The Global Math Project 2017
How big is this year for mathematics? Big enough to get a stand alone sentence. 2017 is also a prime number, which befits The Global Math Project — as this is a “prime” year for mathematics. In just a few months, the goal of one million students experiencing an extraordinary piece of mathematics — called Exploding Dots — will reverberate around the planet! Through the over 300 GMP Ambassadors spread out over 60 countries, students all over the world will be guided towards the website www.theglobalmathproject.org. It is there they will see and experience one of the most captivating and connected piece of mathematics the world has ever seen!
What is Exploding Dots you ask? In the simplest and most detached terms, it involves doing mathematics within the concrete framework of dots to do familiar operations of addition, subtraction, multiplication and division. In fact, some of the early procedures will be very familiar with children working with place value in base 10. But, soon — very soon — students will be catapulted to high school polynomial division when they start playing with different bases — 2, 3, 5, 10…anything really…-4, 3/2…Anything!
Which brings us to the magical door of base x. And this is where the real fun will begin for one million students this coming October!
The goal of The Global Math Project is to bring joyous mathematics that is unifying across all cultures and customs to everyone! So, in more important attached and emotional terms, Exploding Dots is the lost portal to not only seeing how so much of K to 12 mathematics is connected by one idea — but, like many gateways(literal and figurative), Exploding Dots is the door for exploring mathematics with curiosity, play and connection. This is the bedrock of how/why children learn. Which means this is the bedrock of how children think mathematically.
I was fortunate to have seen the power of Exploding Dots by its creator, James Tanton, at NCTM in San Francisco last year. In just over an hour, James took us on a mind-blowing ride — literally, as eyes were popping out and mouths were agape at many tables — from elementary school mathematics to high school calculus. All with just dots! In fact, it goes even beyond that. It goes into university mathematics, and even unsolved problems in research.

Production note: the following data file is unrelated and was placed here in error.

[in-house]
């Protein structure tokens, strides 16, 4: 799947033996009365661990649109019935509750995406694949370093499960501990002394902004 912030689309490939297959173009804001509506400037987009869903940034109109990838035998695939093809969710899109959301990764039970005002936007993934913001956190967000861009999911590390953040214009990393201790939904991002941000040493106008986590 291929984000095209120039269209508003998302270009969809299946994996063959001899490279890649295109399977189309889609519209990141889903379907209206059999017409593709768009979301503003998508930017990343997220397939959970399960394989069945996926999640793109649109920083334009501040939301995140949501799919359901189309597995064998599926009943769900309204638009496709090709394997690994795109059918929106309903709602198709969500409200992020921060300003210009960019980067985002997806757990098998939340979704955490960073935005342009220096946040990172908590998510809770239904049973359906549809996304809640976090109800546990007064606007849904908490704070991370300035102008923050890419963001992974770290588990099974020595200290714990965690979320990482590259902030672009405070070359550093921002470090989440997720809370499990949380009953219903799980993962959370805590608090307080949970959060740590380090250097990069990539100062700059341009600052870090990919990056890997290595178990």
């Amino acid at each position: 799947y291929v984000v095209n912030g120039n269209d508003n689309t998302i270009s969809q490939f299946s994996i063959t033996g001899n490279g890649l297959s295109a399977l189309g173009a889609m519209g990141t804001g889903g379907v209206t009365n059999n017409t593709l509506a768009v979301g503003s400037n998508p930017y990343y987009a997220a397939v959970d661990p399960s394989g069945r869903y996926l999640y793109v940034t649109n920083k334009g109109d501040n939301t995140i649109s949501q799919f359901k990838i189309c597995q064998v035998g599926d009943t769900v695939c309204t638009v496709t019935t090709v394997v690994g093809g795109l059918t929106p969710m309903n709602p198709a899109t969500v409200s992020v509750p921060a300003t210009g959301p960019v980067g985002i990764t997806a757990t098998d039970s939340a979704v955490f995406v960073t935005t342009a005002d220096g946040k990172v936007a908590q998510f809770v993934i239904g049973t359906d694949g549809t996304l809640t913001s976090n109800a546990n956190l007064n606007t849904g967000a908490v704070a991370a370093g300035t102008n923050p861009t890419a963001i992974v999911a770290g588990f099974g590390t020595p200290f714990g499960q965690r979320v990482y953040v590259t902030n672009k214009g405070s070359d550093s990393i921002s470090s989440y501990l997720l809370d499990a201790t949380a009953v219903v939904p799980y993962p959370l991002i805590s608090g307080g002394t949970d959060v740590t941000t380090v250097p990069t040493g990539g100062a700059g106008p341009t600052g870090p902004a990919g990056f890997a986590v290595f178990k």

Here is excerpt from an email that I received from Richard Hoshino, one of our Global Math Ambassadors in Canada, which hints at that deep potential.
In 1996, as a high school senior, I wrote the United States of America Mathematical Olympiad (USAMO), arguably a harder math contest than the International Mathematical Olympiad (IMO). The last question of the 1996 paper is as follows:
Determine (with proof) whether there is a subset X of the integers with the following property: for any integer n there is exactly one solution of a+2b=n with a and b both belonging to set X.
The majority of us (me included) got shut out on this problem, since it was hard to make progress on this problem. One idea is to attempt to construct some set X that satisfies the property, starting with small negative and positive numbers. But it’s hard to make progress, given that one needs to rigorously justify that any integer n can be represented in the form a+2b in exactly one way. Here is where the Exploding Dots machine comes to the rescue!
Exploding Dots to the rescue…indeed! I won’t share Richard’s crafty insight just yet, but I will share a James Tanton video that energetically captures the mathematical rabbit holes that Richard Hoshino hints at finding.
I am over-the-moon to be a highly involved Ambassador in this once-in-a-lifetime endeavor. I am equally excited that the small, Canadian company, Scolab(www.scolab.com) that I work for as a math consultant, is creating the interactive experience of base machines and islands with beautiful and charming design. Math is beautiful, and so should be the experience. Creating a magical landscape with eye-popping colours and whimsical actions will support the joy, humanness, accessibility, relevance, understanding, surprise, delight and wonder that exists in the framework of The Global Math Project.
This fall, not only will the mathematics be decluttered, but so will its purpose. Make mathematics a joyful and human experience. So that it transcends and permeates the hearts and minds of all the countries and cultures that have contributed to the beautiful and long history of mathematics.
Yes, James. Mathematics is finally coming home in 2017.
Sunil Singh is the author of Pi of Life: The Hidden Happiness of Mathematics and an Ambassador for The Global Math Project.